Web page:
The head of a U.S. delegation here to discuss Soviet purchases of American grain said today the Russians have bought only 6 million metric tons this year, the minimum under a bilateral agreement, and blamed the Carter administration's grain embargo for "long-term damage to our trade" with Moscow.

The announcement, made by Acting Undersecretary of Agriculture Alan Tracy at the end of the latest round of Soviet-American grain talks, provided little good news for American farmers, who currently are suffering from a grain surplus.

Under the terms of the 1976 agreement, the Soviets agreed to purchase a minimum of 6 million metric tons a year, with an option for 2 million more. In October, three weeks before congressional elections, President Reagan said he would allow the Soviets to buy as much as 23 million metric tons in the current crop year that ends in September.

While American farmers held nearly 75 percent of the Soviet grain import market in the year prior to the embargo, that share is now expected to drop to about 25 percent.

The embargo was imposed by former president Jimmy Carter in retaliation for the Soviet invasion of Afghanistan. Carter's cancellation of contracts for 17 million metric tons of grain--above the exempted 8 million metric tons provided by the 1976 U.S.-Soviet grain pact--was the first major use by the United States of food sales as a weapon in foreign policy.

While President Reagan lifted Carter's embargo in 1981, he also has used export controls as a foreign policy tool, most notably in the case of the abortive sanctions against the Siberian natural gas pipeline.

The Soviets have become more wary in their dealings with the Americans and have raised the question of embargo use in virtually all bilateral forums, including the latest talks.

While continuing to buy the contracted amounts of U.S. grain, the Russians are believed to view grain trade as one place where they have some leverage for retribution, including the possibility to stir political trouble for the administration in the farm belt.

An American statement issued after today's talks said Soviet "difficulties with dependability of supply had contributed to lower levels of total imports."

The statement said that the American negotiators had pointed out to the Russians that the decline in Soviet purchases of U.S. grain had led indirectly to reduced production and that this could bring about an increase in world grain prices.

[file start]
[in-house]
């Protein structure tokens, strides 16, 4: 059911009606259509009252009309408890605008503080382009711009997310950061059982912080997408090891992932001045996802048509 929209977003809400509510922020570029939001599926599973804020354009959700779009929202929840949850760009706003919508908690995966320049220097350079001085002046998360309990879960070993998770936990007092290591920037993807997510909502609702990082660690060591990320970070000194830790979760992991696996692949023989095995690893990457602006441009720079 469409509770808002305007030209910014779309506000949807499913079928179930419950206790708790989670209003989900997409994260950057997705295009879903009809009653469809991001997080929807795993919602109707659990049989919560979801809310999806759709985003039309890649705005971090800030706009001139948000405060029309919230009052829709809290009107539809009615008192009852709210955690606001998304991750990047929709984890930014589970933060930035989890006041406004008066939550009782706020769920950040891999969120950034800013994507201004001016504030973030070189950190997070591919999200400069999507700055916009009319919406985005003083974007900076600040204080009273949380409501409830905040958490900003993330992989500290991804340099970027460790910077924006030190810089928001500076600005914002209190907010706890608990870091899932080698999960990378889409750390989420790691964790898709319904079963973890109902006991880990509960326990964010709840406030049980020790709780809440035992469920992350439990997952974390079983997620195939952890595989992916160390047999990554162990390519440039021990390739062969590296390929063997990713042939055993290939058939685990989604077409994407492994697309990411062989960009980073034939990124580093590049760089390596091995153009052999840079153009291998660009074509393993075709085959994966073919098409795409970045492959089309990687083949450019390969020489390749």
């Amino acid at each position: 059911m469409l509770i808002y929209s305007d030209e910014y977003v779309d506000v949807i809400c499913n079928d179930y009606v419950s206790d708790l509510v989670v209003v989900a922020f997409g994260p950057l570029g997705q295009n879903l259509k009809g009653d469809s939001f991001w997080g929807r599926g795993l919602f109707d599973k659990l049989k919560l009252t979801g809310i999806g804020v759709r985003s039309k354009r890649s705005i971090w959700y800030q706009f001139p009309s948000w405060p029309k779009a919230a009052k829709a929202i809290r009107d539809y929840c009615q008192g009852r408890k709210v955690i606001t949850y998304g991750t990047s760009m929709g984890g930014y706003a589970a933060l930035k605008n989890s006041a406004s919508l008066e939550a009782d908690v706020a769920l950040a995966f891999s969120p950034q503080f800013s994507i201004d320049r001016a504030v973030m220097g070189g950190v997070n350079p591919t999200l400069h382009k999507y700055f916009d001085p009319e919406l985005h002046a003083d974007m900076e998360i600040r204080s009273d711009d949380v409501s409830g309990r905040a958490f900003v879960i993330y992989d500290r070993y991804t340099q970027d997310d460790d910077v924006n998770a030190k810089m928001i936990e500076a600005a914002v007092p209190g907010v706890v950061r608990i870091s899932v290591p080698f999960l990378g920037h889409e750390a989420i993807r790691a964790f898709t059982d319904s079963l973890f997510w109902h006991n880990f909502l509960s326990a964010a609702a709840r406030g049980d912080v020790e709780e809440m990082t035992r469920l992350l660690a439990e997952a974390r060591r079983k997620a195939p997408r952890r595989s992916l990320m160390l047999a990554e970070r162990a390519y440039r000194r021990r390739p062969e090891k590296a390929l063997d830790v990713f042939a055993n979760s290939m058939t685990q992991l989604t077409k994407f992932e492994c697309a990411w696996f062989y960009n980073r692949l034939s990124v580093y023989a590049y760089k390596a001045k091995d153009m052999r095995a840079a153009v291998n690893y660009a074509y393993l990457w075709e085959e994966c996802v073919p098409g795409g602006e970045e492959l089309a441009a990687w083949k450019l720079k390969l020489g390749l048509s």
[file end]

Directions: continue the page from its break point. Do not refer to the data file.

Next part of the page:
The Soviet Union is the world's largest importer of grain, while the United States is its largest producer. The Russians have diversified their purchases during the past several years, and their principal suppliers of grain are now Argentina and Canada.

Moscow also has complained about the quality of U.S. grain. Presumably due to inadequate inspection, some U.S. wheat shipments have been affected by a fungus-type disease known as "scab." Its discovery had led to fears here that the wheat shipments may also be affected by a poisonous mycotoxin associated with "scab."

Tracy said he was able to ease Soviet concerns about the quality of U.S. wheat shipments. "We have some new measures in place as of a few days ago," apparently to improve quality controls, he added.

Tracy's meeting with U.S. journalists stood in sharp contrast to a similar session last fall when his predecessor, former undersecretary of agriculture Seeley Lodwick, held out the hope that the Soviets would purchase at least 18 million metric tons in the current crop year.

"There is no question that we have lost our predominant share" of the Soviet import market, Tracy said. He added that additional U.S. sales may depend on the Soviet winter crop. Its prospects are not known at this time.

In the 1981-82 crop year, the Russians purchased 14 million metric tons of U.S. grain. Even that large amount comprised about 32 percent of Soviet grain imports for the period.

In the meantime, Moscow has sharply increased its grain purchases in Argentina, Canada and Western Europe. Additional food imports come from Brazil, Thailand, Australia and Eastern Europe.